Wednesday, 5 April 2017

Hilly trail running routes around Cookham and Maidenhead

Come the Summer, this is the best place to run in Maidenhead
I love to run hilly trails, I feel that there's nothing better than an arduous ascent and a quad-jolting descent to improve fitness and free the mind from the weeks oppression and stress. And as I quite dislike running on the flat, I pretty much only run hills.

Living in Maidenhead I'm lucky that there are a few biggish hilly trails that I can run up and around that suit my particular style.

Here are two of my favourite hill running routes around Cookham / Maidenhead.

Winter Hill* "Beast me" reps

It's 100 feet(ish) tall. Goes up like a rocket and has multiple trails that mean you can always find something to suit both the beginner trail runner and the die hard nut. The shortest run is about 5k (from the car park and after a few reps), but can obviously made to be much longer the more you do. It's also really easy to follow.
*Huh, it's not actually Winter Hill. Thanks Google!

The big loop was for the dog to get a drink on such a hot day, which she outrightly refused. Ugh.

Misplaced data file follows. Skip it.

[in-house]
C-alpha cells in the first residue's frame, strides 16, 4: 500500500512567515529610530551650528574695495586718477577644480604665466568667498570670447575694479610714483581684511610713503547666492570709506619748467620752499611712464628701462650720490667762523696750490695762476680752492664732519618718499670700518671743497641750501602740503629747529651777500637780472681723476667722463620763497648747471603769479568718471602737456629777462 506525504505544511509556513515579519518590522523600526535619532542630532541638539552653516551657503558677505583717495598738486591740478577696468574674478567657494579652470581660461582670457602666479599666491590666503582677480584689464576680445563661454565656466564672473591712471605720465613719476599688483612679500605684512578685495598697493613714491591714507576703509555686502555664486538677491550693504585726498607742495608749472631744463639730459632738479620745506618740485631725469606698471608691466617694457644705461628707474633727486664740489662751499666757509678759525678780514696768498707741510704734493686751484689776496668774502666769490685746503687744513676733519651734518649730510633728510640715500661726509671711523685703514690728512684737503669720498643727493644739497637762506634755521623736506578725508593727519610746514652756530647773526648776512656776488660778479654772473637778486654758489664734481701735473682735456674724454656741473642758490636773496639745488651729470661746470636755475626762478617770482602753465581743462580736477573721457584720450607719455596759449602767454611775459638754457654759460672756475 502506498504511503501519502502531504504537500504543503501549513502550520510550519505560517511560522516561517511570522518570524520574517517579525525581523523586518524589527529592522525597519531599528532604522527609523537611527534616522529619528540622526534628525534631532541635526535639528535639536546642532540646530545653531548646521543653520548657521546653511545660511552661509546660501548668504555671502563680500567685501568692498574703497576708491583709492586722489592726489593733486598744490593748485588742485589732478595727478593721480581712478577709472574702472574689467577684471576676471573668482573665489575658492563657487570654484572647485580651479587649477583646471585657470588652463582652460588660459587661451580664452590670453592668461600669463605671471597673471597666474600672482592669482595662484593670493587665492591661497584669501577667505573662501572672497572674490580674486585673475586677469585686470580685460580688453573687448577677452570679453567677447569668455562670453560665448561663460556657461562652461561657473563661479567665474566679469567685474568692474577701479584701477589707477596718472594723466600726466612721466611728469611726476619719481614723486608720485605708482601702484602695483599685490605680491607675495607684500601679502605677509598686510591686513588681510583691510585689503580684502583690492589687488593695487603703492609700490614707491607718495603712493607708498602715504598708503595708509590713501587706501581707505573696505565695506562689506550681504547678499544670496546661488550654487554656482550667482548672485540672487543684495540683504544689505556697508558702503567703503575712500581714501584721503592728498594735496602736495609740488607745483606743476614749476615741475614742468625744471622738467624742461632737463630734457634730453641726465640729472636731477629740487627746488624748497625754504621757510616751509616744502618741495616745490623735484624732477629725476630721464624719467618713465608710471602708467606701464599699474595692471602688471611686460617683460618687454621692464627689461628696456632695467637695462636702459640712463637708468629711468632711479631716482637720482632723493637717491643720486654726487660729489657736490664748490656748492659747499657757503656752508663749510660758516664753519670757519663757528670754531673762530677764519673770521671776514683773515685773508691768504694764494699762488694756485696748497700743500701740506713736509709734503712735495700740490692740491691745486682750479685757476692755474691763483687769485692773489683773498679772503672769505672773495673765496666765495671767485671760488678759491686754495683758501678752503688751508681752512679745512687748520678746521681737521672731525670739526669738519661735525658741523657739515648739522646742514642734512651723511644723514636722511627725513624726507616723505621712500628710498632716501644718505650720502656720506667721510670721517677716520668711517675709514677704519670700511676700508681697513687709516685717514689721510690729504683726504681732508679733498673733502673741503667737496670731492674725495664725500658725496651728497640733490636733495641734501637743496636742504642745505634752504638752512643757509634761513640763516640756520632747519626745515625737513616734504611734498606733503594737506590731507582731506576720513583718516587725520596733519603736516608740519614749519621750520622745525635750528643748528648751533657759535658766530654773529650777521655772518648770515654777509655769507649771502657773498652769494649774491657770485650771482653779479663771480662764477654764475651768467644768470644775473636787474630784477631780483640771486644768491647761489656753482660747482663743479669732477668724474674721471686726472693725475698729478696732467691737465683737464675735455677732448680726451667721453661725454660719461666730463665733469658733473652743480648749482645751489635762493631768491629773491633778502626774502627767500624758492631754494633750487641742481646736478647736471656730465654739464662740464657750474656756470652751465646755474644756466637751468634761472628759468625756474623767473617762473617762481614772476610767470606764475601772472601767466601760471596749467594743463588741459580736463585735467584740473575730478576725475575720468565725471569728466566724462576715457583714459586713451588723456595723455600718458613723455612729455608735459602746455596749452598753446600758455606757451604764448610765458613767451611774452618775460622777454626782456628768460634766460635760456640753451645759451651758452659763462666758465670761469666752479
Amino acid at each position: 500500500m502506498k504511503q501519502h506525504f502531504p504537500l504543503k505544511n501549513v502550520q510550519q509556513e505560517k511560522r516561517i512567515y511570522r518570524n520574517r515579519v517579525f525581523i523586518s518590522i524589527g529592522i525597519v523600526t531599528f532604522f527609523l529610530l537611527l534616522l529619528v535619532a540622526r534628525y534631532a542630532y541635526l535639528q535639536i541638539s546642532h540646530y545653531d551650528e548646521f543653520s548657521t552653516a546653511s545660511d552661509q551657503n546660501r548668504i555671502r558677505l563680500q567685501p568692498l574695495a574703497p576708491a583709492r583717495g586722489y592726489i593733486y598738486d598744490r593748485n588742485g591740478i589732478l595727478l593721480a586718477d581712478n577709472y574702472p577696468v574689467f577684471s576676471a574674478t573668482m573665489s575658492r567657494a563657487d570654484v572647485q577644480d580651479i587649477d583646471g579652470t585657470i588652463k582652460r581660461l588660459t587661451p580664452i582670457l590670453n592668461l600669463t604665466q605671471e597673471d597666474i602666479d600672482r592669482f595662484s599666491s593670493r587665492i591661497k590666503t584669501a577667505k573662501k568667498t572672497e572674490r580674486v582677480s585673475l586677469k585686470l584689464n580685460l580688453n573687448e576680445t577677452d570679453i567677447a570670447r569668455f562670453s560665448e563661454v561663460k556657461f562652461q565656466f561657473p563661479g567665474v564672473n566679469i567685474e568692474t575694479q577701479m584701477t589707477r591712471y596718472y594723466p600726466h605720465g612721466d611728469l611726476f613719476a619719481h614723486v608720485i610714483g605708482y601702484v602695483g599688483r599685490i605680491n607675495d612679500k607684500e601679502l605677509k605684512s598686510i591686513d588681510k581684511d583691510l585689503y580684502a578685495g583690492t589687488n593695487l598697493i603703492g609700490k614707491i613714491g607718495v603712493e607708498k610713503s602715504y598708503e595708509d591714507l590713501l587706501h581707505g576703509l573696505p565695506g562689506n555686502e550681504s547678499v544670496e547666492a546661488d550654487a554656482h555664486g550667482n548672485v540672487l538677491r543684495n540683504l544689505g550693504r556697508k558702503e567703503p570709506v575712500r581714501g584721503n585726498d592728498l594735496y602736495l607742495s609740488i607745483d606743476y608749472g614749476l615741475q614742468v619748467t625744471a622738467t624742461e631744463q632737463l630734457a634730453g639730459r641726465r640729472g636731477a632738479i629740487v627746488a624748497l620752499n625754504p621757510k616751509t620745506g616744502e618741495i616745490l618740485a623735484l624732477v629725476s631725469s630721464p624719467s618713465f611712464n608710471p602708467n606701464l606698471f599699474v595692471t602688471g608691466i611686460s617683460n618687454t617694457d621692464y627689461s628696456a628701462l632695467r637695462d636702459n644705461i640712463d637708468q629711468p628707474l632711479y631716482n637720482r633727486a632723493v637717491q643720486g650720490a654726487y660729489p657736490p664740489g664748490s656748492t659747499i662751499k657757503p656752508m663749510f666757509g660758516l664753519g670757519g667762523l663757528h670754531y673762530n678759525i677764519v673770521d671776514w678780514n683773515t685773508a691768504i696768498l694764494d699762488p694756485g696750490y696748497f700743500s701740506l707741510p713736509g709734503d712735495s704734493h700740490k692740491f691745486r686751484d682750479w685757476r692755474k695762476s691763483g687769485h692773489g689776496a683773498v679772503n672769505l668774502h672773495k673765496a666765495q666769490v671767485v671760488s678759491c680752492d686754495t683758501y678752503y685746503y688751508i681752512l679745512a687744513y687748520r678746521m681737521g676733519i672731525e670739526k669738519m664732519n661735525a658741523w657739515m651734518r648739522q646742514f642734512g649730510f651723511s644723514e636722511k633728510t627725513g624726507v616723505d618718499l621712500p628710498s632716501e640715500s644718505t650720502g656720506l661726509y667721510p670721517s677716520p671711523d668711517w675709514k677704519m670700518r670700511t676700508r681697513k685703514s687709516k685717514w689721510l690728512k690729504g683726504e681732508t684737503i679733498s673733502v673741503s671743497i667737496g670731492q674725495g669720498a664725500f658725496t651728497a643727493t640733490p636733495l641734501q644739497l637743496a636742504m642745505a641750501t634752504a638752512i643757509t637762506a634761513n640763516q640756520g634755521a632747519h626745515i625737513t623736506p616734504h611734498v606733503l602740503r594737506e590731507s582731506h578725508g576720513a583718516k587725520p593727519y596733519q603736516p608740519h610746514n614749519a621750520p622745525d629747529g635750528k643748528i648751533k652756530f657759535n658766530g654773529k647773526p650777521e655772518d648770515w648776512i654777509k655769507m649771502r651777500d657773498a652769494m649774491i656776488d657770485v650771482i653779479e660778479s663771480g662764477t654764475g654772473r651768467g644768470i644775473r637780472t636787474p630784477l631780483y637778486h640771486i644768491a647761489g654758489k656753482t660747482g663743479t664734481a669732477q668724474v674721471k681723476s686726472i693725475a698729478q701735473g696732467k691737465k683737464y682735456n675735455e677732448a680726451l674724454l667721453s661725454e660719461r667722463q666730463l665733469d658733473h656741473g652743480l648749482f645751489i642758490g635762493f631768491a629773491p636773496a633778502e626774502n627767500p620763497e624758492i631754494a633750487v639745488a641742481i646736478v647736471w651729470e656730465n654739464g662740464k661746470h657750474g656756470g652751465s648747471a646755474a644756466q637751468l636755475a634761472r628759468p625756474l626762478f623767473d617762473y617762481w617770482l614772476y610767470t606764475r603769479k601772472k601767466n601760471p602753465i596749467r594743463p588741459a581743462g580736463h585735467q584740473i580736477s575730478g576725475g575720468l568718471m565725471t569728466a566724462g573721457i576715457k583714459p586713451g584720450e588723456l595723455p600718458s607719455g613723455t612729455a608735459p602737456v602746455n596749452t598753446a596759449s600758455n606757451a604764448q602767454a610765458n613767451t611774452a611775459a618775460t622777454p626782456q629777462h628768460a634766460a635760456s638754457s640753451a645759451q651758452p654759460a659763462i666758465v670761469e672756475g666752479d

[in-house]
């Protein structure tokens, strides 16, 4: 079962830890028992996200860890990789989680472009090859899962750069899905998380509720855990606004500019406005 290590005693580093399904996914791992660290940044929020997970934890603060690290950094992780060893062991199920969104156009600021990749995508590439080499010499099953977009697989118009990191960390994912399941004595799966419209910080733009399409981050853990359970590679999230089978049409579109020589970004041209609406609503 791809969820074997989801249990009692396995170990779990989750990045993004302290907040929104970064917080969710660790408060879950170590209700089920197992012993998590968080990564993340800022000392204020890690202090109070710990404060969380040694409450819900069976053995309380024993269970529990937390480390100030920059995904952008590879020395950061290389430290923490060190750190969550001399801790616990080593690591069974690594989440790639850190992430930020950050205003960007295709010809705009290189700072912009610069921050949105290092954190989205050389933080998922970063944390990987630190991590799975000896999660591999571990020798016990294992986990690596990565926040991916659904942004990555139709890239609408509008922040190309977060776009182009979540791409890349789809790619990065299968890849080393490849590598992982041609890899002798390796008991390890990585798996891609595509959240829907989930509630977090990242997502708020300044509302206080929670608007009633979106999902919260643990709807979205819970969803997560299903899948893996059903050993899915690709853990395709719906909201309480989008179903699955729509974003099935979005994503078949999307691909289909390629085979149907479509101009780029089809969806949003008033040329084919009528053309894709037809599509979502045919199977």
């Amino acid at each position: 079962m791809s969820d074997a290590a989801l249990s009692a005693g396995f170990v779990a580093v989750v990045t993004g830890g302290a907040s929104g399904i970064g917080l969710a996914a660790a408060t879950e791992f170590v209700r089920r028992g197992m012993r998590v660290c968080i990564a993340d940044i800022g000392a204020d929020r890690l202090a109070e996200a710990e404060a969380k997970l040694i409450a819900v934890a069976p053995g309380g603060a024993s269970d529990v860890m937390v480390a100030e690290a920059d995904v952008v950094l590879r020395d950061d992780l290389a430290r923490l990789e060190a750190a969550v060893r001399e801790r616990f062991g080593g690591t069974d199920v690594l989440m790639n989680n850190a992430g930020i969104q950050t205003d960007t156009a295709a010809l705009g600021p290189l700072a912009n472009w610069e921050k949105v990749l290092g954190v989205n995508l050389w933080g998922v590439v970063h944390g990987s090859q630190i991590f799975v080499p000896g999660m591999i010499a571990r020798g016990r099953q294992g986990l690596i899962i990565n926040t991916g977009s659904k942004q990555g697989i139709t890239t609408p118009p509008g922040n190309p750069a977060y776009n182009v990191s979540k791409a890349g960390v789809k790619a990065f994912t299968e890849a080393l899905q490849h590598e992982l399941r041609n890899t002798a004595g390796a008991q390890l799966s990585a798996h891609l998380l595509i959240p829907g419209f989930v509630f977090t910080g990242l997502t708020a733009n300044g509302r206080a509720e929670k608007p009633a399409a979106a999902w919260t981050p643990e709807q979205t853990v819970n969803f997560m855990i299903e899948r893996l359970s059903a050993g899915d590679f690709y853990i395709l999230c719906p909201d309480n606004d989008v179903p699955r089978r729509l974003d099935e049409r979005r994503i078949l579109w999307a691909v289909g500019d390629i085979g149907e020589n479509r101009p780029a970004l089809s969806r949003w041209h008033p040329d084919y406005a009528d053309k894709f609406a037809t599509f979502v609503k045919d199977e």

1. Starting at the top of Winter Hill in the car park, face the view and run right
  2. Pick up a thin trail and follow it all the way
    • Take the left at the wooden posts a 100 metres from the car park
    • Straight across the roads separated by a drop
    • Take a left at the gravel t-junction
    • Jump the gate ;-)
    • And go straight all the way down to the moor
  3. When you hit the moor, you'll see a hill screaming into the sky on your right with a well worn trail
    • Run up it
    • It has a hidden top, so save something for the end
  4. Once you're up, head left on the trail and catch a breath
  5. After 50 paces run the technical descent (slippery in the wet) to the left
  6. Hit the moor-floor-once-more (ha!), turn around and repeat in reverse what you just did
  7. And keep on repeating it up and down over the same hill
For true leg smashing training
Rather than turning around and running back-up up the technical hill, head left at the bottom for 100 meters and look left (up the hill). You'll see the light trodden trail that I've made into the side of the hill. It goes right up. It's a beast. Run up that, technical route down and repeat. Most I've done is 10 repeats. It's horrible and I love it.

For a running break
At times I need to run-off the hill reps, so at the top of the hill where you take the technical descent, take the right turning just before it. The singletrack is a lovely bumpy feel-good run and when you get to the bottom take a left and after the same distance you just ran you'll see the technical route on your left or you can take the hill rep option a little further on.

Running with a dog?
After a few reps, head down the technical descent and over the wooden bridge. Take the slight left trail from the bridge and head towards the river. There's easy access for dogs to the water, just watch for cows and swans.